You sang for Bollywood as well. Does it support folk?
It has strong affinity for folk which is encouraging. All great musicians have blended folk into their music and have produced some timeless songs. Folk ke aadhaar par kai filmen hit hui hain. Some songs were recorded just on a dholak.
How can folk be popularised?
If you limit folk with dholak, tabla and harmonium, you draw a line and limit its possibility to do wonders. If we want folk to emerge out significantly, you should be open to change certain patterns maintaining authenticity.
What kinds of experiments do you do while singing and composing a song?
I always take interest in the kind of music being played on my songs, the composition and the lyrics. I used to sit with writers and musicians while developing a song. I want to carry out all experiments but without altering the originality of Bhojpuri, Maithili and Magahi songs. Of course, I don’t believe in mixing Bhojpuri with Punjabi lyrics, the kinds of offers I have had received [laughs]. I am against it. I believe in viable experiments. ‘Pahile Pahile Chhatthi Maiya’ is one recent example. In the past, ‘kahe tohse sanjana tohari sajaniya’ (from ‘Maine Pyar Kiya’) was based on my original composition which was more of a folk but was beautifully done as per the requirements of the film later on.
How much time do you spend on riyaaz each day?
Initially, I used to spend around 10-12 hours on riyaaz. I believe the more you practice, the song gets placed in your voice easily. Now that I am busy with several academic works as well, I have divided my practice session in two parts. In mornings, I spend few hours chanting ‘Om’ on taanpura. In evenings, I practice my songs.
Your opinion on talent shows on TV?
I have mixed feelings about these shows. Undoubtedly, people get a platform and new talents come up every year. Some use it and improvise their music to go ahead lekin kuch uss pure system mein phas ke reh jate hain [But some get stuck in the entire system]. Despite all their talent, they take the failure in a reality show as their biggest defeat. So, a lot depends on how they take their failure. Even I was found through a talent hunt programme organised by Gramophone Company of India. But in those days, you could not see who the judges in front of you were. I was being judged by legendary Begum Akhtar. That was a different time. Public never used to decide our calibre. You were not judged on the basis of your clothing, looks and body language. It was all about singing and the voice. Contemporary shows, however, have a lot of problem in their packaging. You are a winner on the basis of votes given by general public and people vote on several factors. This is where music fails. So it guarantees stardom and decides the future but limits the capacity of an individual. Aise shows ko apna bhagwan nahi samjhana chahiye. Hum apni awaz ke dam par hain and that's what is important.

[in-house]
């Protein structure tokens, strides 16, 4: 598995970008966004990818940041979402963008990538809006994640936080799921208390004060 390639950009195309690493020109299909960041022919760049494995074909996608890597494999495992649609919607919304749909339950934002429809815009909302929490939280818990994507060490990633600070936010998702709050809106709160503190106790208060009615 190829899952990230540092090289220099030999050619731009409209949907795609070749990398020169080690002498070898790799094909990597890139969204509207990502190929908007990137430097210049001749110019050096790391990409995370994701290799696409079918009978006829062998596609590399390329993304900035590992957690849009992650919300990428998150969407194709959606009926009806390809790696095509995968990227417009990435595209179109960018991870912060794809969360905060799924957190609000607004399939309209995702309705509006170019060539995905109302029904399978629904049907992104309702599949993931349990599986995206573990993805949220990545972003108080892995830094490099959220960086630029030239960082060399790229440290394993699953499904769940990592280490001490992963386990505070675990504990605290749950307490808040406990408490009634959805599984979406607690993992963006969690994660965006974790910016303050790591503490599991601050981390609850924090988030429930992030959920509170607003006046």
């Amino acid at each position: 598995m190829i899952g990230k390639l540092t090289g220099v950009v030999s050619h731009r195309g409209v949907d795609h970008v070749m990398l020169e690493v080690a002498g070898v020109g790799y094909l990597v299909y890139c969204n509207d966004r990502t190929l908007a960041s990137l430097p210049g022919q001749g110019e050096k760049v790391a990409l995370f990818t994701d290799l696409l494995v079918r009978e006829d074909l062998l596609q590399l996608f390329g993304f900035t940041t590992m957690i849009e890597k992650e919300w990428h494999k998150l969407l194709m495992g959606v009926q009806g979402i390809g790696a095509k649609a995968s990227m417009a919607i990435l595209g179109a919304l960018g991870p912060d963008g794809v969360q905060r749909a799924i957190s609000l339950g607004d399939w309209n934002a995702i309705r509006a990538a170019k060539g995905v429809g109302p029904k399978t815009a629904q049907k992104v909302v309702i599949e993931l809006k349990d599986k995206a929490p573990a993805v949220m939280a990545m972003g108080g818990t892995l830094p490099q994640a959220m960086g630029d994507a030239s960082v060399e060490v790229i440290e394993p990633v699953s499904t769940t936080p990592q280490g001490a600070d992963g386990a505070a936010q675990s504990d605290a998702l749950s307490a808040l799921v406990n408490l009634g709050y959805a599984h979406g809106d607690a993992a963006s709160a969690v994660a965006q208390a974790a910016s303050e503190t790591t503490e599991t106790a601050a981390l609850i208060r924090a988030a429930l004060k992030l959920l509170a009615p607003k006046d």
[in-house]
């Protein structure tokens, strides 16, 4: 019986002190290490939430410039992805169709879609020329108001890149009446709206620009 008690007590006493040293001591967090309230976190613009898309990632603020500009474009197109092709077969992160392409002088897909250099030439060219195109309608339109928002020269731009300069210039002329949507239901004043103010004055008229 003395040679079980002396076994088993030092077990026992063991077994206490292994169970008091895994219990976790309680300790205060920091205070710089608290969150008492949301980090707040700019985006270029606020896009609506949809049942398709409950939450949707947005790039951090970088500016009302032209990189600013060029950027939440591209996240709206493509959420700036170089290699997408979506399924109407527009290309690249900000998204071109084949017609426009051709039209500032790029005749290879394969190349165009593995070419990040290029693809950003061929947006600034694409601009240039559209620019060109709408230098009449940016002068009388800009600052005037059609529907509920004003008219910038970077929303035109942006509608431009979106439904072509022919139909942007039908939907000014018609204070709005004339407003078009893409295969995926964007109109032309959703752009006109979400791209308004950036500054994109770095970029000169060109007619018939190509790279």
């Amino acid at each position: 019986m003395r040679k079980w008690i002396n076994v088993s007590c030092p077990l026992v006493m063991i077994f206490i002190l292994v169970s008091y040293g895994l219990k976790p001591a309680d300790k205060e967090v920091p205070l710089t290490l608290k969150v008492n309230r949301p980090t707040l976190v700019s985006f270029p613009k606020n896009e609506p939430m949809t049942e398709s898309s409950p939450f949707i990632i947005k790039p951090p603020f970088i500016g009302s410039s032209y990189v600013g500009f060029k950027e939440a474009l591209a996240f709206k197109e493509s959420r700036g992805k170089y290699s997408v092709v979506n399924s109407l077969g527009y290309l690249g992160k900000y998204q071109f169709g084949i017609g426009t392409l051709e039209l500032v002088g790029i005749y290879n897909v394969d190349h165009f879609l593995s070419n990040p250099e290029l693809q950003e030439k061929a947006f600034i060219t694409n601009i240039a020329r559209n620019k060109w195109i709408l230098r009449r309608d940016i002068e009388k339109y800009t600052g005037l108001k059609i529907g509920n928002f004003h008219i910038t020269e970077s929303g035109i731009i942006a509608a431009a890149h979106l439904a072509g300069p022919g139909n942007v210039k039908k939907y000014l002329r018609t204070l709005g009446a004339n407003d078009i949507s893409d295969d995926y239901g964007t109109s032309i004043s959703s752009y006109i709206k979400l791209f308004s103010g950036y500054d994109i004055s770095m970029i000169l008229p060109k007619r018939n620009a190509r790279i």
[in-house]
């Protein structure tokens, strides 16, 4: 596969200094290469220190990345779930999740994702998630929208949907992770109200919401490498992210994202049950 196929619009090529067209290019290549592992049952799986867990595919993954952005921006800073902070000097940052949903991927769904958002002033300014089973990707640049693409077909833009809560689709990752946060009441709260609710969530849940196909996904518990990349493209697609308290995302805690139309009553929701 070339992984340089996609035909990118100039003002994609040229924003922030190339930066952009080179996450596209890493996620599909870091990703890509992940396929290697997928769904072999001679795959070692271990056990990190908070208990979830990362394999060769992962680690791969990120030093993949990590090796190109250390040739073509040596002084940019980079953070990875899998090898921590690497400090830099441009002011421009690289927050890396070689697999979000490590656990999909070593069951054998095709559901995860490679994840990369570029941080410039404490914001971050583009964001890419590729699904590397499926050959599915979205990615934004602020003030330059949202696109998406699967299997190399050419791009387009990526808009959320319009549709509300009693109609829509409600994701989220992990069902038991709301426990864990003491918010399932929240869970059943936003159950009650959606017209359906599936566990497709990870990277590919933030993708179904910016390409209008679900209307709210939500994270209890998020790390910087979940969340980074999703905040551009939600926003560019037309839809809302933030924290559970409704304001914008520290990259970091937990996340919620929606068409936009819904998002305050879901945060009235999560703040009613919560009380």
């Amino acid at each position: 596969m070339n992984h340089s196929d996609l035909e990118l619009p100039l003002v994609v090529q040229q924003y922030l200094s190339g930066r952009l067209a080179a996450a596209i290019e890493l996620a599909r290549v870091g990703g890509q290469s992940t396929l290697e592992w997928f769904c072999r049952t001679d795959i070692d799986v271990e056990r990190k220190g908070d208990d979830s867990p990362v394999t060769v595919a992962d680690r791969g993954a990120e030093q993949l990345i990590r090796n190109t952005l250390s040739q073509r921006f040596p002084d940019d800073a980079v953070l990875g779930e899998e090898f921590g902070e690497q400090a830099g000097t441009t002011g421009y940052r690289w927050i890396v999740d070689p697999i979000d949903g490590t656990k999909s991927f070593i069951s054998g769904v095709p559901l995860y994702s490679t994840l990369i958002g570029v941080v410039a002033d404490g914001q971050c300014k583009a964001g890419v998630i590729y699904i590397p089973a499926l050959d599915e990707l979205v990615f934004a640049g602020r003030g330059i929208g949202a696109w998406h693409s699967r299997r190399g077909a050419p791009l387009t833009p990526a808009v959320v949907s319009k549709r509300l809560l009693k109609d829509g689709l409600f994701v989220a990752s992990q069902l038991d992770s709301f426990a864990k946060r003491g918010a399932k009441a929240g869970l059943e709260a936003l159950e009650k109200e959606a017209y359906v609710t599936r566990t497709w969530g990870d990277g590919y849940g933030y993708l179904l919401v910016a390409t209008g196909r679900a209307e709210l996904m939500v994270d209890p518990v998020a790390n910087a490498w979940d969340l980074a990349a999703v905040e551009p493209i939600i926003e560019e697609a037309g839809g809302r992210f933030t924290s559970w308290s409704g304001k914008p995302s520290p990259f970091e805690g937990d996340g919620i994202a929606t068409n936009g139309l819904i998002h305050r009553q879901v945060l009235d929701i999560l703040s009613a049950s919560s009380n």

The interview appears in the April 15, 2018 issue
The Essential U. R. Ananthamurthy Edited by N. Manu Chakravarthy and Chandan Gowda Aleph Books, Rs 899, 312 pages